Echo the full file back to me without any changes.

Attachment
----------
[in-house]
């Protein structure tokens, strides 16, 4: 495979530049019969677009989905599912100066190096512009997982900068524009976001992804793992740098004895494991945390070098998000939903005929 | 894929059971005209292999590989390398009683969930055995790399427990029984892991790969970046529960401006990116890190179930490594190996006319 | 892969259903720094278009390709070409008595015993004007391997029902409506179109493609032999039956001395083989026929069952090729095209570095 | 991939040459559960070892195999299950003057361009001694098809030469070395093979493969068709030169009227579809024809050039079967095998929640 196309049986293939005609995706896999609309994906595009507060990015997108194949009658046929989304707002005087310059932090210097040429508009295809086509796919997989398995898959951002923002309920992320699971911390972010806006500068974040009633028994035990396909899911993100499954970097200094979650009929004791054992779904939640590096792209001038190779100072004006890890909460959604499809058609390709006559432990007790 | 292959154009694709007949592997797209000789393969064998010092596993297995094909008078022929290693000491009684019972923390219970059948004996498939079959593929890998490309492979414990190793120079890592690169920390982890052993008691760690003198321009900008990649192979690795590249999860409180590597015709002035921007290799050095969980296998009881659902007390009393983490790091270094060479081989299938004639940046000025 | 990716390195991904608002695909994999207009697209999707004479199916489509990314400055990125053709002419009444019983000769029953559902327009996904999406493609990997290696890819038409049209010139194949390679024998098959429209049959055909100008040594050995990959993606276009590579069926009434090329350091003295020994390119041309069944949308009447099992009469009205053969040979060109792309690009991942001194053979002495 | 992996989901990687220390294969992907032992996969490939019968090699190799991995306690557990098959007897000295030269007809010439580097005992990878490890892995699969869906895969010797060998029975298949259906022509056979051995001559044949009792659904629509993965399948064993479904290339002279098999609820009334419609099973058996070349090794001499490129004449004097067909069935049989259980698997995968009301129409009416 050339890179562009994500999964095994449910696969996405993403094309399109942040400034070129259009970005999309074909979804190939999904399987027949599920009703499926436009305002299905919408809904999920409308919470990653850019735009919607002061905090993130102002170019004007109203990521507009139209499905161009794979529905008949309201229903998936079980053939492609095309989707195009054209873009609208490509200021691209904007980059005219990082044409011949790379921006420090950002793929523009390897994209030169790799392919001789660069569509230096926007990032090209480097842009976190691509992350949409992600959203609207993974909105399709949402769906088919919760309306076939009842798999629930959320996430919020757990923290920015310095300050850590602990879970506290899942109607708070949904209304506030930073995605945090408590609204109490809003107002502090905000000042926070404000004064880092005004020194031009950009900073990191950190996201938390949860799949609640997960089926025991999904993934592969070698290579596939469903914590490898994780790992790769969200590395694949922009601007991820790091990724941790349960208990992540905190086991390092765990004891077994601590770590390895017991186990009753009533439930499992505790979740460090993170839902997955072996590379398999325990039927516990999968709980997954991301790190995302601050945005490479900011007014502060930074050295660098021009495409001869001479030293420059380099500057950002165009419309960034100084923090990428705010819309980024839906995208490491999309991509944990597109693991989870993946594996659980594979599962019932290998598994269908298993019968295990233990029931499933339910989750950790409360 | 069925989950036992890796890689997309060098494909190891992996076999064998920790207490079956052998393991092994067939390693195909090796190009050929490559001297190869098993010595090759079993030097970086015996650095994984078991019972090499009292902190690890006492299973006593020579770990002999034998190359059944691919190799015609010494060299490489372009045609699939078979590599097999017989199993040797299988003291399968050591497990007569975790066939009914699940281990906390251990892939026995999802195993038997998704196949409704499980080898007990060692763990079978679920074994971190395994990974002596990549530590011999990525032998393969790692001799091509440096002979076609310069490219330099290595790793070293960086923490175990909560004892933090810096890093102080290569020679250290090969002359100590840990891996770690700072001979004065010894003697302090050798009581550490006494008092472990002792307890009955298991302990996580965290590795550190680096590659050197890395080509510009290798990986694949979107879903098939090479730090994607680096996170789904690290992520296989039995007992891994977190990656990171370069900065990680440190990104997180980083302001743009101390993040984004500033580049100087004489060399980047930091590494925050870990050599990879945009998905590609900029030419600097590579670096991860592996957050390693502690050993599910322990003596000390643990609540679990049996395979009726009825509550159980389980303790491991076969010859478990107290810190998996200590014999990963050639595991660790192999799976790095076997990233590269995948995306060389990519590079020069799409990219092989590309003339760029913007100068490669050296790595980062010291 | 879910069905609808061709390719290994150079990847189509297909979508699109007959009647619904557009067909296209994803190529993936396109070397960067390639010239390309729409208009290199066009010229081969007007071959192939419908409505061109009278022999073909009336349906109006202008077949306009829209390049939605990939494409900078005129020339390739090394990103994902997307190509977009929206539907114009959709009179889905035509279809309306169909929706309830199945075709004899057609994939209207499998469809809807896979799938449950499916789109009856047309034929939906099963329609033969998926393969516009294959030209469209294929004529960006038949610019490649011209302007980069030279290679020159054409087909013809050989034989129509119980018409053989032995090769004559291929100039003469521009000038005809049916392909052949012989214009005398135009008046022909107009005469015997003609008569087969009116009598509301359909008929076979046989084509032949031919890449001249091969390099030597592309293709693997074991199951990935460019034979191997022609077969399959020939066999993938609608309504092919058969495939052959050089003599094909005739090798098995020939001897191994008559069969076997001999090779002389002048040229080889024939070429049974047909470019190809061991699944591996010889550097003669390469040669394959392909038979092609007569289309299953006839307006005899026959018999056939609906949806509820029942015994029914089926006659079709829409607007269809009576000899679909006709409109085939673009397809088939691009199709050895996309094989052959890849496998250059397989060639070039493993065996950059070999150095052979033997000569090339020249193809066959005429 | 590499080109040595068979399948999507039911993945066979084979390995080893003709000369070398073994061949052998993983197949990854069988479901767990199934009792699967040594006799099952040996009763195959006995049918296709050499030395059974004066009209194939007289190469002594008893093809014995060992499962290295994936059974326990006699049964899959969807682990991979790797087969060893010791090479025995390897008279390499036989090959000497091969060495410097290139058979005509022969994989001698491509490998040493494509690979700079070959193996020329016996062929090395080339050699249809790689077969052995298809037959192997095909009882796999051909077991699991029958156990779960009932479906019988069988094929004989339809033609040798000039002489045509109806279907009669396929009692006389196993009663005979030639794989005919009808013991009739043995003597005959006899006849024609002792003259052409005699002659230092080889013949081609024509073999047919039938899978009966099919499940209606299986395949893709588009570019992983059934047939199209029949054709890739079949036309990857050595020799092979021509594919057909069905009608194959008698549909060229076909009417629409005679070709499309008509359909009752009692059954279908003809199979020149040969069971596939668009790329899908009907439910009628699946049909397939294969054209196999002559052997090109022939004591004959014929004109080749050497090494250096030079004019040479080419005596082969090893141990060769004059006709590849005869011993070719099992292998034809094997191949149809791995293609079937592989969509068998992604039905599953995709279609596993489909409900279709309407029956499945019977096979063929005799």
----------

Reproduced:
[in-house]
């Protein structure tokens, strides 16, 4: 495979530049019969677009989905599912100066190096512009997982900068524009976001992804793992740098004895494991945390070098998000939903005929 | 894929059971005209292999590989390398009683969930055995790399427990029984892991790969970046529960401006990116890190179930490594190996006319 | 892969259903720094278009390709070409008595015993004007391997029902409506179109493609032999039956001395083989026929069952090729095209570095 | 991939040459559960070892195999299950003057361009001694098809030469070395093979493969068709030169009227579809024809050039079967095998929640 196309049986293939005609995706896999609309994906595009507060990015997108194949009658046929989304707002005087310059932090210097040429508009295809086509796919997989398995898959951002923002309920992320699971911390972010806006500068974040009633028994035990396909899911993100499954970097200094979650009929004791054992779904939640590096792209001038190779100072004006890890909460959604499809058609390709006559432990007790 | 292959154009694709007949592997797209000789393969064998010092596993297995094909008078022929290693000491009684019972923390219970059948004996498939079959593929890998490309492979414990190793120079890592690169920390982890052993008691760690003198321009900008990649192979690795590249999860409180590597015709002035921007290799050095969980296998009881659902007390009393983490790091270094060479081989299938004639940046000025 | 990716390195991904608002695909994999207009697209999707004479199916489509990314400055990125053709002419009444019983000769029953559902327009996904999406493609990997290696890819038409049209010139194949390679024998098959429209049959055909100008040594050995990959993606276009590579069926009434090329350091003295020994390119041309069944949308009447099992009469009205053969040979060109792309690009991942001194053979002495 | 992996989901990687220390294969992907032992996969490939019968090699190799991995306690557990098959007897000295030269007809010439580097005992990878490890892995699969869906895969010797060998029975298949259906022509056979051995001559044949009792659904629509993965399948064993479904290339002279098999609820009334419609099973058996070349090794001499490129004449004097067909069935049989259980698997995968009301129409009416 050339890179562009994500999964095994449910696969996405993403094309399109942040400034070129259009970005999309074909979804190939999904399987027949599920009703499926436009305002299905919408809904999920409308919470990653850019735009919607002061905090993130102002170019004007109203990521507009139209499905161009794979529905008949309201229903998936079980053939492609095309989707195009054209873009609208490509200021691209904007980059005219990082044409011949790379921006420090950002793929523009390897994209030169790799392919001789660069569509230096926007990032090209480097842009976190691509992350949409992600959203609207993974909105399709949402769906088919919760309306076939009842798999629930959320996430919020757990923290920015310095300050850590602990879970506290899942109607708070949904209304506030930073995605945090408590609204109490809003107002502090905000000042926070404000004064880092005004020194031009950009900073990191950190996201938390949860799949609640997960089926025991999904993934592969070698290579596939469903914590490898994780790992790769969200590395694949922009601007991820790091990724941790349960208990992540905190086991390092765990004891077994601590770590390895017991186990009753009533439930499992505790979740460090993170839902997955072996590379398999325990039927516990999968709980997954991301790190995302601050945005490479900011007014502060930074050295660098021009495409001869001479030293420059380099500057950002165009419309960034100084923090990428705010819309980024839906995208490491999309991509944990597109693991989870993946594996659980594979599962019932290998598994269908298993019968295990233990029931499933339910989750950790409360 | 069925989950036992890796890689997309060098494909190891992996076999064998920790207490079956052998393991092994067939390693195909090796190009050929490559001297190869098993010595090759079993030097970086015996650095994984078991019972090499009292902190690890006492299973006593020579770990002999034998190359059944691919190799015609010494060299490489372009045609699939078979590599097999017989199993040797299988003291399968050591497990007569975790066939009914699940281990906390251990892939026995999802195993038997998704196949409704499980080898007990060692763990079978679920074994971190395994990974002596990549530590011999990525032998393969790692001799091509440096002979076609310069490219330099290595790793070293960086923490175990909560004892933090810096890093102080290569020679250290090969002359100590840990891996770690700072001979004065010894003697302090050798009581550490006494008092472990002792307890009955298991302990996580965290590795550190680096590659050197890395080509510009290798990986694949979107879903098939090479730090994607680096996170789904690290992520296989039995007992891994977190990656990171370069900065990680440190990104997180980083302001743009101390993040984004500033580049100087004489060399980047930091590494925050870990050599990879945009998905590609900029030419600097590579670096991860592996957050390693502690050993599910322990003596000390643990609540679990049996395979009726009825509550159980389980303790491991076969010859478990107290810190998996200590014999990963050639595991660790192999799976790095076997990233590269995948995306060389990519590079020069799409990219092989590309003339760029913007100068490669050296790595980062010291 | 879910069905609808061709390719290994150079990847189509297909979508699109007959009647619904557009067909296209994803190529993936396109070397960067390639010239390309729409208009290199066009010229081969007007071959192939419908409505061109009278022999073909009336349906109006202008077949306009829209390049939605990939494409900078005129020339390739090394990103994902997307190509977009929206539907114009959709009179889905035509279809309306169909929706309830199945075709004899057609994939209207499998469809809807896979799938449950499916789109009856047309034929939906099963329609033969998926393969516009294959030209469209294929004529960006038949610019490649011209302007980069030279290679020159054409087909013809050989034989129509119980018409053989032995090769004559291929100039003469521009000038005809049916392909052949012989214009005398135009008046022909107009005469015997003609008569087969009116009598509301359909008929076979046989084509032949031919890449001249091969390099030597592309293709693997074991199951990935460019034979191997022609077969399959020939066999993938609608309504092919058969495939052959050089003599094909005739090798098995020939001897191994008559069969076997001999090779002389002048040229080889024939070429049974047909470019190809061991699944591996010889550097003669390469040669394959392909038979092609007569289309299953006839307006005899026959018999056939609906949806509820029942015994029914089926006659079709829409607007269809009576000899679909006709409109085939673009397809088939691009199709050895996309094989052959890849496998250059397989060639070039493993065996950059070999150095052979033997000569090339020249193809066959005429 | 590499080109040595068979399948999507039911993945066979084979390995080893003709000369070398073994061949052998993983197949990854069988479901767990199934009792699967040594006799099952040996009763195959006995049918296709050499030395059974004066009209194939007289190469002594008893093809014995060992499962290295994936059974326990006699049964899959969807682990991979790797087969060893010791090479025995390897008279390499036989090959000497091969060495410097290139058979005509022969994989001698491509490998040493494509690979700079070959193996020329016996062929090395080339050699249809790689077969052995298809037959192997095909009882796999051909077991699991029958156990779960009932479906019988069988094929004989339809033609040798000039002489045509109806279907009669396929009692006389196993009663005979030639794989005919009808013991009739043995003597005959006899006849024609002792003259052409005699002659230092080889013949081609024509073999047919039938899978009966099919499940209606299986395949893709588009570019992983059934047939199209029949054709890739079949036309990857050595020799092979021509594919057909069905009608194959008698549909060229076909009417629409005679070709499309008509359909009752009692059954279908003809199979020149040969069971596939668009790329899908009907439910009628699946049909397939294969054209196999002559052997090109022939004591004959014929004109080749050497090494250096030079004019040479080419005596082969090893141990060769004059006709590849005869011993070719099992292998034809094997191949149809791995293609079937592989969509068998992604039905599953995709279609596993489909409900279709309407029956499945019977096979063929005799």